Review: Knock Knock
PLOT: Family man Evan Webber is seduced by two young women who show up on his doorstep one dark and rainy night. Eager to forget the infidelity, Evan quickly realizes the girls aren't as finished with him as he is with them.
REVIEW:I knew there was a possibility Eli Roth's KNOCK KNOCK was going to be sorta hokey, an over-the-top guilty pleasure, but I wasn't prepared for just how much of a silly hoot it would end up being. There's no question Roth concocted a kinky piece of cheese meant to simultaneously titillate and amuse, but did he know he'd leave us in stitches throughout much of the second half? That he was presiding over what is surely one of the most ridiculous leading man performances in recent memory? There's no doubt KNOCK KNOCK carries a tongue-in-cheek attitude frequently, but nothing can prepare you for the hilarity that ultimately ensues as the wheels come spiraling off.
Much of the credit - for lack of a better word - for the film's wacky entertainment value must be given to Keanu Reeves, who is fatally miscast here and quite destined to be nominated for a Golden Raspberry. Reeves' inherent low-key demeanor plays well in the film's opening scenes, but when it's time for him to freak out, which he does quite often in the second half, we're seeing Nicolas Cage levels of absurdity. If this were an actor giving a straight-forward performance, it might be a better movie, but it wouldn't be as enjoyable. Reeves is simultaneously the best and worst thing about KNOCK KNOCK, dragging it down with him while also elevating it into "you gotta see this" territory. Some of his dialogue - when combined with the histrionics Reeves unleashes - will be quoted for years by Bad Movie aficionados.
Inspired by the 70s thriller DEATH GAME, Roth's thriller takes place almost entirely within a single location, an affluent house in Los Angeles. There lives successful architect Evan Webber, who enjoys a family man's life with his artist wife Karen (Ignacia Allamand) and two lovely children. One night, with Karen and the kids away, Evan hears a knock at the door and is surprised (delighted) to find two sopping wet beauties Genesis (Lorenza Izzo) and Bel (Ana de Armas). Under the pretense they've gotten lost while looking for a party, Genesis and Bel make themselves at home while waiting for a cab, while Evan plays genial host. The girls are cute and complimentary at first, lavishing praise on every facet of Evan's life, but soon their kindness turns to flirtation and eventually straight-up sexual innuendo. Evan is able to play dumb for only so long and, after a moment of unconvincing outrage, he falls into their web and spends the rest of the night engaging in soft-core revelry.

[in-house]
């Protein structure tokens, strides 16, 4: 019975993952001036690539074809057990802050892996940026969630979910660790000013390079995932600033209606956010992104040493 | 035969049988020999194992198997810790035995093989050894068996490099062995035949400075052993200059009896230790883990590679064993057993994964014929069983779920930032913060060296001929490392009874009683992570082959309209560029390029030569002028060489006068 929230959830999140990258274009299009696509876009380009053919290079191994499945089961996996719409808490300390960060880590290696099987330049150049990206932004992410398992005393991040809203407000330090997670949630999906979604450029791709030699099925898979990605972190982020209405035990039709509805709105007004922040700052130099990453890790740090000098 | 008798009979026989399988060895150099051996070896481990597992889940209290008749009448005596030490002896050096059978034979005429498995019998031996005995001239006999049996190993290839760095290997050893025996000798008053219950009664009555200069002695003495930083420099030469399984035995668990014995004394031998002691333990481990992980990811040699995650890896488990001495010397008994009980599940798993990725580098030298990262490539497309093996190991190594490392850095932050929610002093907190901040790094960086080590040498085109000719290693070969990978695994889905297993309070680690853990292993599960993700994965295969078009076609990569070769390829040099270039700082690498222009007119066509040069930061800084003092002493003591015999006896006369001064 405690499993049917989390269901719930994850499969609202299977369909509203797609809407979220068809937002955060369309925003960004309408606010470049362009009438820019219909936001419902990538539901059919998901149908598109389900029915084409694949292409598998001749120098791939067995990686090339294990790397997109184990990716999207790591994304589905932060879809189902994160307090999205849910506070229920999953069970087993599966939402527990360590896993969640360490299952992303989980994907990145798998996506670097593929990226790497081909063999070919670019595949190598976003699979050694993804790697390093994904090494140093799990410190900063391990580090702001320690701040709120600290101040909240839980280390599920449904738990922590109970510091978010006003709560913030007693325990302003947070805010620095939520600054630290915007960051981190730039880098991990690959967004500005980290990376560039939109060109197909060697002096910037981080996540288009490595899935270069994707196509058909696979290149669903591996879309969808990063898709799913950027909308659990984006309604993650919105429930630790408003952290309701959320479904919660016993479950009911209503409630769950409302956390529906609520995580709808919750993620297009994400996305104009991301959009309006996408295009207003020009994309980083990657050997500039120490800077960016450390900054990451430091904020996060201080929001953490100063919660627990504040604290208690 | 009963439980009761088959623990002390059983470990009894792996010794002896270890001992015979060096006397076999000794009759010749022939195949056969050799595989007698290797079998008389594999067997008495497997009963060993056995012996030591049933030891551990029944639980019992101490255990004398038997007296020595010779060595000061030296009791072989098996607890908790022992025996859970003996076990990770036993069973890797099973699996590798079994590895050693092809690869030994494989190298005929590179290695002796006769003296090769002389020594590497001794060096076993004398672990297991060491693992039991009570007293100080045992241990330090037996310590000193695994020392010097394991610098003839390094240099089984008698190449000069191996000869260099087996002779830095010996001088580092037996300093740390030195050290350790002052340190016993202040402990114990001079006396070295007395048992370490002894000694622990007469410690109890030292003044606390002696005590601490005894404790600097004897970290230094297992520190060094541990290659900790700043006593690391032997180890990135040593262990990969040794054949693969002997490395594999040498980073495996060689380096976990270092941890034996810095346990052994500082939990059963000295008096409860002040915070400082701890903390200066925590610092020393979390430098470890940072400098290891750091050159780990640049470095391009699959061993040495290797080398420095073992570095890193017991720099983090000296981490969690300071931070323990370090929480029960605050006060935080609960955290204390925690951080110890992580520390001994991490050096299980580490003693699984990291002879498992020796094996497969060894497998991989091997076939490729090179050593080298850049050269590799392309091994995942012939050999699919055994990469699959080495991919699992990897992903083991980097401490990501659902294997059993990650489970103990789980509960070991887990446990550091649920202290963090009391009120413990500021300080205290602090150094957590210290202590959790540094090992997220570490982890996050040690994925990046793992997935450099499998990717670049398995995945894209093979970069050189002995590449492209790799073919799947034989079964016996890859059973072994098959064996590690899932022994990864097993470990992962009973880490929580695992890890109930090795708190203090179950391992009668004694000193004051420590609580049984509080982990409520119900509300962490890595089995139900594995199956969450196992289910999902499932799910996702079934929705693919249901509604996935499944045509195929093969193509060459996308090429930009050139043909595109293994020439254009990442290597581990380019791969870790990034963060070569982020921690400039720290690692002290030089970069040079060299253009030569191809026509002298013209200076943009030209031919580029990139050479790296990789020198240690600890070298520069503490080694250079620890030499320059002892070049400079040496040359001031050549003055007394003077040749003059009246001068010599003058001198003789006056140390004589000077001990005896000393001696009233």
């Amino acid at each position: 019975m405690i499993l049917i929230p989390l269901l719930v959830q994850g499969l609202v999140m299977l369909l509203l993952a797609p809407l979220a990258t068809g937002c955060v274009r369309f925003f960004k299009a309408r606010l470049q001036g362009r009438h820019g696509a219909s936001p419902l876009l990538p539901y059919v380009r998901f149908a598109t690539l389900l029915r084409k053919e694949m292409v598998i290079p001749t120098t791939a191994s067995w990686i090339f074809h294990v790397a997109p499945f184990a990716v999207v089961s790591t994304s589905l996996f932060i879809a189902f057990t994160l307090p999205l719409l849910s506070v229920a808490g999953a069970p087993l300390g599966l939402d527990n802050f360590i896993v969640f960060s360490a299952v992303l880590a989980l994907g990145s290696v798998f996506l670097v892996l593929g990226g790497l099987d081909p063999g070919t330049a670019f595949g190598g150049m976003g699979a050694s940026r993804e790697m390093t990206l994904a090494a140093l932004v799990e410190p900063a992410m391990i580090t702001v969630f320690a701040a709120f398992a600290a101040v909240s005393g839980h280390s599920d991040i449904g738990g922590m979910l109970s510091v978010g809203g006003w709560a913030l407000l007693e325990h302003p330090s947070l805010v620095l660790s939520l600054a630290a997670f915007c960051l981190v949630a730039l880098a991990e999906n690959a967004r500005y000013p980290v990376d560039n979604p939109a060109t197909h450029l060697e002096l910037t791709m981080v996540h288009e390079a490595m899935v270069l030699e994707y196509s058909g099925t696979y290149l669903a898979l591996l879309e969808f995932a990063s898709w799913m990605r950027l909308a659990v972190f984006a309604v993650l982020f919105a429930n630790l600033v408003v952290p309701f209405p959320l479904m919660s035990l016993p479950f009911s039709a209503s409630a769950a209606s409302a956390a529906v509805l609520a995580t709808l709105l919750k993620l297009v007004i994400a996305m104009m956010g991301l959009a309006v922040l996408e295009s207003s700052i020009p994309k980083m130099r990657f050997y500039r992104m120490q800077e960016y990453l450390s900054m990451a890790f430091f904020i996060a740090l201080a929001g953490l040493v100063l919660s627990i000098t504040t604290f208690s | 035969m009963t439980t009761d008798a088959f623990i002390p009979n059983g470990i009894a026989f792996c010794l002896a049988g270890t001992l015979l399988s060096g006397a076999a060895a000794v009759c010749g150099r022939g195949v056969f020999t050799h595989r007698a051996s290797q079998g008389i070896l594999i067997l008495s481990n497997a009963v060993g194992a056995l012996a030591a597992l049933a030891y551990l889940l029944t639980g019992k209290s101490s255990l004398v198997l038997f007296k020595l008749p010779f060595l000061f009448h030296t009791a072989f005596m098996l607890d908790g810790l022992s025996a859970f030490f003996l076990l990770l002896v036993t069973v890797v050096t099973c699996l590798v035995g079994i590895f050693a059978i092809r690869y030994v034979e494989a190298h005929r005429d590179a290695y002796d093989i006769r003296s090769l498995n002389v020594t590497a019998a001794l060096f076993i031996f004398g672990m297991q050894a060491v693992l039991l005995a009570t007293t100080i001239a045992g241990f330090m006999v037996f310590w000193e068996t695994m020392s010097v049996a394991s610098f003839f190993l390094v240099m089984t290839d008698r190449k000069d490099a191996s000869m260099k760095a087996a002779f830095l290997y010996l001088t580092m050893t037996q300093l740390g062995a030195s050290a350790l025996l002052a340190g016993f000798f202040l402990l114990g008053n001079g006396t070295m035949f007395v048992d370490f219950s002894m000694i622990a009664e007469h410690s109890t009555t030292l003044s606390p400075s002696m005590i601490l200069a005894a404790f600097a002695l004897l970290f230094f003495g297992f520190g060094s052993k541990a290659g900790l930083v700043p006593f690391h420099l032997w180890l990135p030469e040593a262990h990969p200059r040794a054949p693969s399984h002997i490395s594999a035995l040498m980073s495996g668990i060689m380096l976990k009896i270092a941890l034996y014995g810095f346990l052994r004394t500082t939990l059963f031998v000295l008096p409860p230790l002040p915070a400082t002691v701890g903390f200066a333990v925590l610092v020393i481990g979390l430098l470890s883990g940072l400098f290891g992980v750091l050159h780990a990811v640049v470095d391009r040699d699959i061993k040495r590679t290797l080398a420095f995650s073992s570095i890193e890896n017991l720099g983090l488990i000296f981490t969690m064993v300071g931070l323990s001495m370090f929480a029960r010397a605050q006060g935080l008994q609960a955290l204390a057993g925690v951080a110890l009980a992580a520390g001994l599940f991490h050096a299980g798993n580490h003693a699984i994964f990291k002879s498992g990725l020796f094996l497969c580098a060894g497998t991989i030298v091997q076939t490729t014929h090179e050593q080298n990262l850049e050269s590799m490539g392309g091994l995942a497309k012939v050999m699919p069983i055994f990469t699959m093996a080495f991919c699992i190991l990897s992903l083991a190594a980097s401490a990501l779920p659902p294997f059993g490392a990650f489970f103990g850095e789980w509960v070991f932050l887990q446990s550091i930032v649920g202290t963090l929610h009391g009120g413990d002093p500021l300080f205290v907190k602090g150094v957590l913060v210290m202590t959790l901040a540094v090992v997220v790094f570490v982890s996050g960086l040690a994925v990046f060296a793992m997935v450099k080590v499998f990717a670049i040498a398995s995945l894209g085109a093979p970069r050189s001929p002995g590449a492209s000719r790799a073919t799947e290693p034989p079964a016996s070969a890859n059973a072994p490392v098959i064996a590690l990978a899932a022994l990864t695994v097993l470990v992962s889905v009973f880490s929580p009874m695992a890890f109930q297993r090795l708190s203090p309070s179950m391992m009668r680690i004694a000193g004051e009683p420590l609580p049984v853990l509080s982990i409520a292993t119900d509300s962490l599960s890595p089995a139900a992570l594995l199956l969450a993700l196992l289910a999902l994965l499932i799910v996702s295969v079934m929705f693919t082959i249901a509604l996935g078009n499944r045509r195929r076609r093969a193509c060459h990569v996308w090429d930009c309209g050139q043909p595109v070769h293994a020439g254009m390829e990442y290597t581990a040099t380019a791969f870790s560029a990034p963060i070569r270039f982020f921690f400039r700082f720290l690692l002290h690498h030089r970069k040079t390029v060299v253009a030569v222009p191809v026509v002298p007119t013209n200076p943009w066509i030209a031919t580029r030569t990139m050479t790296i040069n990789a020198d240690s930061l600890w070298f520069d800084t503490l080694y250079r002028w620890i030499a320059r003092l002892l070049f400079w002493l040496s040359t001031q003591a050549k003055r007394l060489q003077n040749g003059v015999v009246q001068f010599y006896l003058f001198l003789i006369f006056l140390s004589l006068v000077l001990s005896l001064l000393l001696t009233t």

This section of the film is actually quite engaging in a sleazy-funny way. Roth shows solid command of building up both the tension and excitement of Evan's predicament, as we see him squirm and smile in the presence of these two unbelievably sexy women. Like an elevated Skinemax flick, KNOCK KNOCK toys with a familiar scenario and gets us to simultaneously hope Evan's better judgment prevails and yearn for his inevitable helplessness.
The dreaded "morning after" comes with a surprise: the girls haven't left. In fact, they've moved right in and turned the joint upside down, their comely giggles transformed into maniacal cackles. Evan, disgusted with their newfound derangement, eventually gets them to agree to leave and goes about returning the house to order. Of course, the girls aren't keen on letting Evan get away with that, and later in the evening they return, but with no intention of playing nice this time.
KNOCK KNOCK, at this point, becomes a bonkers combination of Psycho Chick thriller, torture porn (without the bloodshed) and unintentional comedy. I think it's unintentional; honestly the jury is still out. All I know is, I laughed my ass off plenty during the third act, as Reeves' usually understated cool is violently replaced by an absurd, out-of-control performance that is just too weird for words. The two actresses acquit themselves well here; they're asked to go from sensual playthings to ravenous nutjobs, and I suppose you could say their transformation is convincing. They are overshadowed by Reeves' lunacy, but then again so is the rest of the film. Whatever genuine suspense there had been is nullified and all you can do is stare, slack-jawed, at the trainwreck at hand. (The "my ears!" moment is truly worth treasuring.)
It's unsure whether or not Roth wants us to take away anything in the way of morality or meaning. KNOCK KNOCK certainly intends to punish Evan for his misdeeds, but the girls are presented as such calculating, manipulative psychos that there's no feeling of just desserts for the protagonist. When Evan calls them "crazy bitches" about a dozen times toward the end, there's little question the movie agrees with him. But KNOCK KNOCK isn't the movie to turn to for a lesson in the evils of cheating; it's a six-pack and popcorn cheesefest that has never heard of the word subtlety. At best, it's clumsy dark comedy, at worst, it's a thriller that doesn't realize it's actually a dark comedy. Either way, it's pretty funny.
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